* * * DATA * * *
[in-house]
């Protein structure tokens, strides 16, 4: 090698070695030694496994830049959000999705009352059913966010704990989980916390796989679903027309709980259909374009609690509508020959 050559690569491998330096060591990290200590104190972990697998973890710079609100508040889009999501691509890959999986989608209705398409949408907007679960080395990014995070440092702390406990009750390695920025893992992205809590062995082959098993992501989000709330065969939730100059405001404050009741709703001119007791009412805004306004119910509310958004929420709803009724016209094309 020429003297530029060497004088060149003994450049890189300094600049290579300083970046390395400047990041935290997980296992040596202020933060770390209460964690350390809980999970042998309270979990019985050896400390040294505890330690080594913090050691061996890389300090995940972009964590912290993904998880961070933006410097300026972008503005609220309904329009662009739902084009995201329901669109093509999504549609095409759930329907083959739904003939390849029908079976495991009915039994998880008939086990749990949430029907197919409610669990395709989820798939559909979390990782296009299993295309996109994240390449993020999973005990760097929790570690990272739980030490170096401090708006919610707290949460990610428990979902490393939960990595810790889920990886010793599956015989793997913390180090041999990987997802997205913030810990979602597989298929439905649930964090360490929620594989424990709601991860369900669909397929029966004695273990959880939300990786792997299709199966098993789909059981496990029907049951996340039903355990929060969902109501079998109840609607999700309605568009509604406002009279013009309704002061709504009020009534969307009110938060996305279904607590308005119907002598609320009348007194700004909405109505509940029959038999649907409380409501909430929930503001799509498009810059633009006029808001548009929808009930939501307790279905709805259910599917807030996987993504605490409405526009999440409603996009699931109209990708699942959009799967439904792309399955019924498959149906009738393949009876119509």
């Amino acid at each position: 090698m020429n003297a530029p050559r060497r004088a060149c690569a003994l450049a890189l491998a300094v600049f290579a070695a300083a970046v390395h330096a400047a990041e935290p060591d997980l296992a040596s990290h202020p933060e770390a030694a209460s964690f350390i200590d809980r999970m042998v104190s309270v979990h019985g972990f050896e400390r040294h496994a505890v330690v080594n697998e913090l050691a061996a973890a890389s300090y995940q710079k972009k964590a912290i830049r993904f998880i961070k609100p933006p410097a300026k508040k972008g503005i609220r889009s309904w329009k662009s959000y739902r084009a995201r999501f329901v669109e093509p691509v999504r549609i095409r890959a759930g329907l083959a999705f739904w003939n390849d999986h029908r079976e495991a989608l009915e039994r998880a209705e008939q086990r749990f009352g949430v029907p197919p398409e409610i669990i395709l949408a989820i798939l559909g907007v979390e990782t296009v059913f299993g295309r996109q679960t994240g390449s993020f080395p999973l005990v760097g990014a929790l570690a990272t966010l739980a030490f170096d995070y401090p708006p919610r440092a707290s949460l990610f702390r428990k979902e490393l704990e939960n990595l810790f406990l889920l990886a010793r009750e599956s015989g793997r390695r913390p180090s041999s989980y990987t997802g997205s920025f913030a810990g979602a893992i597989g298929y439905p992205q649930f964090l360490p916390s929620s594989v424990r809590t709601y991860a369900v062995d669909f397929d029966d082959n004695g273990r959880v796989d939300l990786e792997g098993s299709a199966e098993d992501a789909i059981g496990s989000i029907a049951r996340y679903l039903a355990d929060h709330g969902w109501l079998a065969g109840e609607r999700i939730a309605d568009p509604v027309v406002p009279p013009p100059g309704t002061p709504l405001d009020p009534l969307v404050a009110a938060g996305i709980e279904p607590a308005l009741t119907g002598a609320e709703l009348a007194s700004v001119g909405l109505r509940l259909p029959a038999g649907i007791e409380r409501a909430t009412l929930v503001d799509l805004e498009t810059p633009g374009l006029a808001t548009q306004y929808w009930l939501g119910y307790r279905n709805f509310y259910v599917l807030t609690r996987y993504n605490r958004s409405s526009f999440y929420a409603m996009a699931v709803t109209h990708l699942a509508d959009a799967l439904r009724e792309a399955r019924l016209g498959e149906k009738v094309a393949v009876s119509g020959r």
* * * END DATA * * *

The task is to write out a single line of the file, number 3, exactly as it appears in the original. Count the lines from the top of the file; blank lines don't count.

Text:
């Amino acid at each position: 090698m020429n003297a530029p050559r060497r004088a060149c690569a003994l450049a890189l491998a300094v600049f290579a070695a300083a970046v390395h330096a400047a990041e935290p060591d997980l296992a040596s990290h202020p933060e770390a030694a209460s964690f350390i200590d809980r999970m042998v104190s309270v979990h019985g972990f050896e400390r040294h496994a505890v330690v080594n697998e913090l050691a061996a973890a890389s300090y995940q710079k972009k964590a912290i830049r993904f998880i961070k609100p933006p410097a300026k508040k972008g503005i609220r889009s309904w329009k662009s959000y739902r084009a995201r999501f329901v669109e093509p691509v999504r549609i095409r890959a759930g329907l083959a999705f739904w003939n390849d999986h029908r079976e495991a989608l009915e039994r998880a209705e008939q086990r749990f009352g949430v029907p197919p398409e409610i669990i395709l949408a989820i798939l559909g907007v979390e990782t296009v059913f299993g295309r996109q679960t994240g390449s993020f080395p999973l005990v760097g990014a929790l570690a990272t966010l739980a030490f170096d995070y401090p708006p919610r440092a707290s949460l990610f702390r428990k979902e490393l704990e939960n990595l810790f406990l889920l990886a010793r009750e599956s015989g793997r390695r913390p180090s041999s989980y990987t997802g997205s920025f913030a810990g979602a893992i597989g298929y439905p992205q649930f964090l360490p916390s929620s594989v424990r809590t709601y991860a369900v062995d669909f397929d029966d082959n004695g273990r959880v796989d939300l990786e792997g098993s299709a199966e098993d992501a789909i059981g496990s989000i029907a049951r996340y679903l039903a355990d929060h709330g969902w109501l079998a065969g109840e609607r999700i939730a309605d568009p509604v027309v406002p009279p013009p100059g309704t002061p709504l405001d009020p009534l969307v404050a009110a938060g996305i709980e279904p607590a308005l009741t119907g002598a609320e709703l009348a007194s700004v001119g909405l109505r509940l259909p029959a038999g649907i007791e409380r409501a909430t009412l929930v503001d799509l805004e498009t810059p633009g374009l006029a808001t548009q306004y929808w009930l939501g119910y307790r279905n709805f509310y259910v599917l807030t609690r996987y993504n605490r958004s409405s526009f999440y929420a409603m996009a699931v709803t109209h990708l699942a509508d959009a799967l439904r009724e792309a399955r019924l016209g498959e149906k009738v094309a393949v009876s119509g020959r």